An industry survey found that nearly 7 out of 10 organizations were targeted last year in business email compromise (BEC) scams.1 As disturbing as that is, consider that another study says nearly 1 out of 5 of BEC attempts are successful.2
Here's what business owners and managers need to understand about these findings: The only way a BEC attack succeeds is if your employees get fooled. And the best way to prevent employees from being fooled is to regularly and effectively train them. Indeed, training employees to increase their cybersecurity awareness is critically important for business success.
Educating Employees to Recognize Scams
A major emphasis in training should be to equip employees to spot cyber scams, particularly those that rely on what security specialists refer to as “social engineering.”
One form of social engineering is impersonation, the kind fraudsters use in business email compromise assaults. In a typical BEC attack, a fraudster sends an email to an employee authorized to move money. The fraudster purports to be a company executive, such as the owner or CFO, or in other cases claims to be a vendor. The email typically instructs the recipient to wire a payment to a new bank account number, or even to a different bank. The fraudster hopes the recipient will comply without investigating and confirming the legitimacy of the request.
Training gives employees a much better chance of spotting the ruse. Businesses need to regularly exhort employees to thoroughly vet any such requests before acting on them. Specifically, employees should be trained to verify any new wire instructions directly with the person making the request, and to do so through a different communication channel — generally, if not in person than by phone using a proper contact number on file, not a number listed in the received request.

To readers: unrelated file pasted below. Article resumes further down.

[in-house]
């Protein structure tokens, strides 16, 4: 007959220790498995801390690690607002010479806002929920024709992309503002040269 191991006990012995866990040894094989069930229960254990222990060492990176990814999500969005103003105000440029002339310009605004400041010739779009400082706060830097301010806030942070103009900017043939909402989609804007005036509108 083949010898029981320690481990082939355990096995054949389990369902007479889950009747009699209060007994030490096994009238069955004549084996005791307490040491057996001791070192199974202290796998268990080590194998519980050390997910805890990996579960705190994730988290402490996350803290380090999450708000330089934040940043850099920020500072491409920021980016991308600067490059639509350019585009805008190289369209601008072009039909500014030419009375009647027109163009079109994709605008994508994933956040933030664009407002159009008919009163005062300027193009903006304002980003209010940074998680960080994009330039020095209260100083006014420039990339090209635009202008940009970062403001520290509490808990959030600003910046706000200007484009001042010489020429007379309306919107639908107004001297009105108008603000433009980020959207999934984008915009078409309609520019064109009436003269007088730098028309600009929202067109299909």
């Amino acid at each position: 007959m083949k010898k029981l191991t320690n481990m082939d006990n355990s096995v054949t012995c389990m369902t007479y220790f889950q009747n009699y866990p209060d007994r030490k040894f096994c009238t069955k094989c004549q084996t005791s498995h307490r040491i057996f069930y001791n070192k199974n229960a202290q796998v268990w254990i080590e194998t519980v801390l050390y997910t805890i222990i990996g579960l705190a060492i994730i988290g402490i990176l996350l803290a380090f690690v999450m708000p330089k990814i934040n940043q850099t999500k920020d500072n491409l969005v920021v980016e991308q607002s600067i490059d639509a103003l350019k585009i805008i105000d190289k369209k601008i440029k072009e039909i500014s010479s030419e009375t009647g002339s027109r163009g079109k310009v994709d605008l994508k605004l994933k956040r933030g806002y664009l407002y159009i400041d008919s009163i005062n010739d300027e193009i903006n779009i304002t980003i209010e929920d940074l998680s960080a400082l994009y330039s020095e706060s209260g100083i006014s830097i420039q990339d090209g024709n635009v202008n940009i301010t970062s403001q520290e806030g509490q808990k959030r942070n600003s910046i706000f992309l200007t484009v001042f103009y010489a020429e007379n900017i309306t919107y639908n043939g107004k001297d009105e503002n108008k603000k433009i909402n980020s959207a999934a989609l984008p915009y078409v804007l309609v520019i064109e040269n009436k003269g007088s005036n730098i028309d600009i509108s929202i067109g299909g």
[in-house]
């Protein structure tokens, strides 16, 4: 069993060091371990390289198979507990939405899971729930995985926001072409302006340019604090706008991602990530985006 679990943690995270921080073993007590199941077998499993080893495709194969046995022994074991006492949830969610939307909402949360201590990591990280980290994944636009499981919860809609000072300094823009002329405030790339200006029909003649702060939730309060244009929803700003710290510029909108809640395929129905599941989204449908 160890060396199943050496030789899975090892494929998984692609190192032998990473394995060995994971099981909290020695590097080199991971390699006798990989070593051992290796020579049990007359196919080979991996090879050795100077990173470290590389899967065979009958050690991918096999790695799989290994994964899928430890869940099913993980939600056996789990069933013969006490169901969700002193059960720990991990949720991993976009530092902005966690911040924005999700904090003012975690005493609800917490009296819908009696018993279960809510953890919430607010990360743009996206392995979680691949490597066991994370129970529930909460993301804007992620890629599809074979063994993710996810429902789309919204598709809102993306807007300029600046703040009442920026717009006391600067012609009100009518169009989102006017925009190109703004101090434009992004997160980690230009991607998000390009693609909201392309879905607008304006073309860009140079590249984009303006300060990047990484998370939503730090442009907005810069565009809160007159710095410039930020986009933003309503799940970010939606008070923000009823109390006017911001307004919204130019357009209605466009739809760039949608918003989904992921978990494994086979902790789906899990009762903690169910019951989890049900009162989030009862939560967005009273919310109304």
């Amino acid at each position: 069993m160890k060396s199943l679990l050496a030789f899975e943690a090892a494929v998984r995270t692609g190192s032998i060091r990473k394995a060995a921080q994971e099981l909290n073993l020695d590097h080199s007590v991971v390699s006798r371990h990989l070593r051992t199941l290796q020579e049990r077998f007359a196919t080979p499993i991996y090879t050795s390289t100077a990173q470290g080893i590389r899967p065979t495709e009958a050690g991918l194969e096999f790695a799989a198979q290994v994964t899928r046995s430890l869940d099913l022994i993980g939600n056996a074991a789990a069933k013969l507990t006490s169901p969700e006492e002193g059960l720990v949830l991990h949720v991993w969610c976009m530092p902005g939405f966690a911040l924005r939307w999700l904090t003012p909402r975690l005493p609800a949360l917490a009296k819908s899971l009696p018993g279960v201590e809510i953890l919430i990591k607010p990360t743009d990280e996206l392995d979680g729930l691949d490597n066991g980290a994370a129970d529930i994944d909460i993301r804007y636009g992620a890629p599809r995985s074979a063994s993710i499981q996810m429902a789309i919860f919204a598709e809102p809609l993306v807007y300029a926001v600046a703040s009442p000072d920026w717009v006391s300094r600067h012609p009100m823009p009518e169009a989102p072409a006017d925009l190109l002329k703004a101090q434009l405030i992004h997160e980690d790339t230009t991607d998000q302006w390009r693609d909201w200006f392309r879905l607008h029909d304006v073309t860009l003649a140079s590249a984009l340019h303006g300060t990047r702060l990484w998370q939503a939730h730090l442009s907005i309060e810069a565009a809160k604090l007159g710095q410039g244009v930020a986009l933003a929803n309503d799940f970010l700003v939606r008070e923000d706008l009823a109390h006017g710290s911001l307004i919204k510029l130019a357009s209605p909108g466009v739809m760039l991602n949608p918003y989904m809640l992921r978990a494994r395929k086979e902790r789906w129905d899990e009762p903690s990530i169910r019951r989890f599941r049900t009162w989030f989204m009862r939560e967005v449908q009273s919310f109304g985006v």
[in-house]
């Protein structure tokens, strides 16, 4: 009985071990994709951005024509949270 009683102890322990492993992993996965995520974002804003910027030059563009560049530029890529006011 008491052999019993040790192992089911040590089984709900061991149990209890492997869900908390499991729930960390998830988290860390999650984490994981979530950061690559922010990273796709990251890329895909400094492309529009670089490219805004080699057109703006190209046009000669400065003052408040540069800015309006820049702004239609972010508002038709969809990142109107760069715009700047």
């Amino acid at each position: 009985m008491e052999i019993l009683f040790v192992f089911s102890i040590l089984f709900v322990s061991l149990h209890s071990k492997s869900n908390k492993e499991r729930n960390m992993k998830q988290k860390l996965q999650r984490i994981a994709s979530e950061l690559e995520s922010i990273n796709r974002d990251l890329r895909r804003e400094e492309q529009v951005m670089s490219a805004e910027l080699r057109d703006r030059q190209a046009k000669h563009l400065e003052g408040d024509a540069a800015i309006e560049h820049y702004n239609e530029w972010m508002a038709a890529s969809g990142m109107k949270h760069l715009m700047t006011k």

Employees should be advised on how to spot an array of common scams and how to respond when they do. Research suggests the organizations that train their employees to recognize cybercrime are five times less likely to fall victim to ransomware and four times less likely to take a hit from business email compromise.3
Promote Consistent Use of Best Practices
You also want to train employees to use bank security tools effectively.
It does the business no good, for instance, if you provide financial managers with online access to bank accounts but they don’t regularly monitor those accounts to identify fraudulent transactions.
Similarly, a bank tool like ACH positive pay won’t curb fraud unless your financial team is reviewing exception items daily.
At Hancock Whitney, we are committed to seeing our clients succeed. We know a major cybersecurity fraud loss can devastate a budget and even threaten a company’s survival. So, we offer a variety of online resources designed to educate everyone in an organization about fraud dangers and security best practices.
We invite you to visit our Cybersecurity Awareness page, where you will find educational white papers and infographics, as well as information about products and services designed to assist a business in combating fraud. The page also offers helpful articles on topics such as curbing blue-box check fraud and defeating card-not-present transaction crime.
The theme of national Cybersecurity Awareness Month is “See yourself in cyber.” Training is central to ensuring your employees see themselves as part of the solution to the ever-evolving threat of cybercrime.
1 2022 AFP Payments Fraud and Control Survey, https://www.afponline.org/publications-data-tools/reports/survey-research-economic-data/Details/payments-fraud
2 Strategic Treasurer Treasury Fraud & Controls Survey Report 2020. https://strategictreasurer.com//files/2020_Treasury_Fraud_Controls_Survey_Infographic.pdf
3 Strategic Treasurer Treasury Fraud & Controls Survey Report 2020. https://strategictreasurer.com//files/2020_Treasury_Fraud_Controls_Survey_Infographic.pdf